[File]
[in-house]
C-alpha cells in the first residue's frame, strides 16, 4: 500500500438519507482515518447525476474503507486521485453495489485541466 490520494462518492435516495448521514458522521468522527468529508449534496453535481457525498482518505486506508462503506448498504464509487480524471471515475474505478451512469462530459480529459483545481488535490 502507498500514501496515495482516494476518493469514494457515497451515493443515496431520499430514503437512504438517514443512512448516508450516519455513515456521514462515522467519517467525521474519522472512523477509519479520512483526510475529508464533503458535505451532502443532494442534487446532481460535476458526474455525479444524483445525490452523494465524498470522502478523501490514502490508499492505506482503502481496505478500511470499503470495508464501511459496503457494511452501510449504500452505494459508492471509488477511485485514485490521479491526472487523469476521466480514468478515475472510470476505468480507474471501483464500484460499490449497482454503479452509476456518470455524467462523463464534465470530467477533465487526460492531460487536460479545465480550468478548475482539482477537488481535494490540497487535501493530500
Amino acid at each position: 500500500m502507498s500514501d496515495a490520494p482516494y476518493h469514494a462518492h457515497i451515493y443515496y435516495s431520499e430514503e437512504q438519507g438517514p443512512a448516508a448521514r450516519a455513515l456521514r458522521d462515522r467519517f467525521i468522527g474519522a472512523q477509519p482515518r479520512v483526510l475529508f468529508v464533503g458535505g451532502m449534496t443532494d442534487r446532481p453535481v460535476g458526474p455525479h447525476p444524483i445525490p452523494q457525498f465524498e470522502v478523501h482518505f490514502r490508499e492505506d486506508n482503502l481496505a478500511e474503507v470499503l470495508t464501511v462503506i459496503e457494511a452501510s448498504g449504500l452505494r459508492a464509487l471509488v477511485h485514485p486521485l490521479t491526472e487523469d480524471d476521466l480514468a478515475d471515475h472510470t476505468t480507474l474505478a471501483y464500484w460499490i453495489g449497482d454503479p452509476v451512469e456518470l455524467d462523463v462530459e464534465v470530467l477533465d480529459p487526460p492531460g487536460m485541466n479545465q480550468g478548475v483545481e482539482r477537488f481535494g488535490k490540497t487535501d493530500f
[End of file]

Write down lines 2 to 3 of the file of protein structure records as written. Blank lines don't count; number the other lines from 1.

C-alpha cells in the first residue's frame, strides 16, 4: 500500500438519507482515518447525476474503507486521485453495489485541466 490520494462518492435516495448521514458522521468522527468529508449534496453535481457525498482518505486506508462503506448498504464509487480524471471515475474505478451512469462530459480529459483545481488535490 502507498500514501496515495482516494476518493469514494457515497451515493443515496431520499430514503437512504438517514443512512448516508450516519455513515456521514462515522467519517467525521474519522472512523477509519479520512483526510475529508464533503458535505451532502443532494442534487446532481460535476458526474455525479444524483445525490452523494465524498470522502478523501490514502490508499492505506482503502481496505478500511470499503470495508464501511459496503457494511452501510449504500452505494459508492471509488477511485485514485490521479491526472487523469476521466480514468478515475472510470476505468480507474471501483464500484460499490449497482454503479452509476456518470455524467462523463464534465470530467477533465487526460492531460487536460479545465480550468478548475482539482477537488481535494490540497487535501493530500
Amino acid at each position: 500500500m502507498s500514501d496515495a490520494p482516494y476518493h469514494a462518492h457515497i451515493y443515496y435516495s431520499e430514503e437512504q438519507g438517514p443512512a448516508a448521514r450516519a455513515l456521514r458522521d462515522r467519517f467525521i468522527g474519522a472512523q477509519p482515518r479520512v483526510l475529508f468529508v464533503g458535505g451532502m449534496t443532494d442534487r446532481p453535481v460535476g458526474p455525479h447525476p444524483i445525490p452523494q457525498f465524498e470522502v478523501h482518505f490514502r490508499e492505506d486506508n482503502l481496505a478500511e474503507v470499503l470495508t464501511v462503506i459496503e457494511a452501510s448498504g449504500l452505494r459508492a464509487l471509488v477511485h485514485p486521485l490521479t491526472e487523469d480524471d476521466l480514468a478515475d471515475h472510470t476505468t480507474l474505478a471501483y464500484w460499490i453495489g449497482d454503479p452509476v451512469e456518470l455524467d462523463v462530459e464534465v470530467l477533465d480529459p487526460p492531460g487536460m485541466n479545465q480550468g478548475v483545481e482539482r477537488f481535494g488535490k490540497t487535501d493530500f